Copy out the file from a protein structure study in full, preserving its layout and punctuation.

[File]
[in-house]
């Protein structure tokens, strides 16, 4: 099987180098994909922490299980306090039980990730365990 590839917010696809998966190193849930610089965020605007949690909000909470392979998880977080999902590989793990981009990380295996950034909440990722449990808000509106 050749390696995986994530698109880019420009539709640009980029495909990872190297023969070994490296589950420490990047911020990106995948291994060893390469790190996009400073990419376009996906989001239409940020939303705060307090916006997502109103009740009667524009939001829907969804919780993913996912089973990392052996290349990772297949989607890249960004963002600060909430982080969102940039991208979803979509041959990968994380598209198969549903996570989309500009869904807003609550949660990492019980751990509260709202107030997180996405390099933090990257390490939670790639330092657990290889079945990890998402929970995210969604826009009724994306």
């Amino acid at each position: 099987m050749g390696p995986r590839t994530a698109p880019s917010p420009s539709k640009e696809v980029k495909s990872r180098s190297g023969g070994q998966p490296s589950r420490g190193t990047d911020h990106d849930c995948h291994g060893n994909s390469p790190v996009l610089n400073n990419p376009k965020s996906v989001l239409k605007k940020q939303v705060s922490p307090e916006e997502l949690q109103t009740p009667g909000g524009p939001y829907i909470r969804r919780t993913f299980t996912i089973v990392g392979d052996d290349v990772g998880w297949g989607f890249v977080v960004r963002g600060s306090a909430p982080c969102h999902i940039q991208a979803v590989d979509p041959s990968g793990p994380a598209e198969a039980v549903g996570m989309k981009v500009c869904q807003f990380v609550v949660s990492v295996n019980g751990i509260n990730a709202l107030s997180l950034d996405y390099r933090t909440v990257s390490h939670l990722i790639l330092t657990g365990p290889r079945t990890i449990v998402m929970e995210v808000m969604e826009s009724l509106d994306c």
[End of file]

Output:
[in-house]
């Protein structure tokens, strides 16, 4: 099987180098994909922490299980306090039980990730365990 590839917010696809998966190193849930610089965020605007949690909000909470392979998880977080999902590989793990981009990380295996950034909440990722449990808000509106 050749390696995986994530698109880019420009539709640009980029495909990872190297023969070994490296589950420490990047911020990106995948291994060893390469790190996009400073990419376009996906989001239409940020939303705060307090916006997502109103009740009667524009939001829907969804919780993913996912089973990392052996290349990772297949989607890249960004963002600060909430982080969102940039991208979803979509041959990968994380598209198969549903996570989309500009869904807003609550949660990492019980751990509260709202107030997180996405390099933090990257390490939670790639330092657990290889079945990890998402929970995210969604826009009724994306």
């Amino acid at each position: 099987m050749g390696p995986r590839t994530a698109p880019s917010p420009s539709k640009e696809v980029k495909s990872r180098s190297g023969g070994q998966p490296s589950r420490g190193t990047d911020h990106d849930c995948h291994g060893n994909s390469p790190v996009l610089n400073n990419p376009k965020s996906v989001l239409k605007k940020q939303v705060s922490p307090e916006e997502l949690q109103t009740p009667g909000g524009p939001y829907i909470r969804r919780t993913f299980t996912i089973v990392g392979d052996d290349v990772g998880w297949g989607f890249v977080v960004r963002g600060s306090a909430p982080c969102h999902i940039q991208a979803v590989d979509p041959s990968g793990p994380a598209e198969a039980v549903g996570m989309k981009v500009c869904q807003f990380v609550v949660s990492v295996n019980g751990i509260n990730a709202l107030s997180l950034d996405y390099r933090t909440v990257s390490h939670l990722i790639l330092t657990g365990p290889r079945t990890i449990v998402m929970e995210v808000m969604e826009s009724l509106d994306c």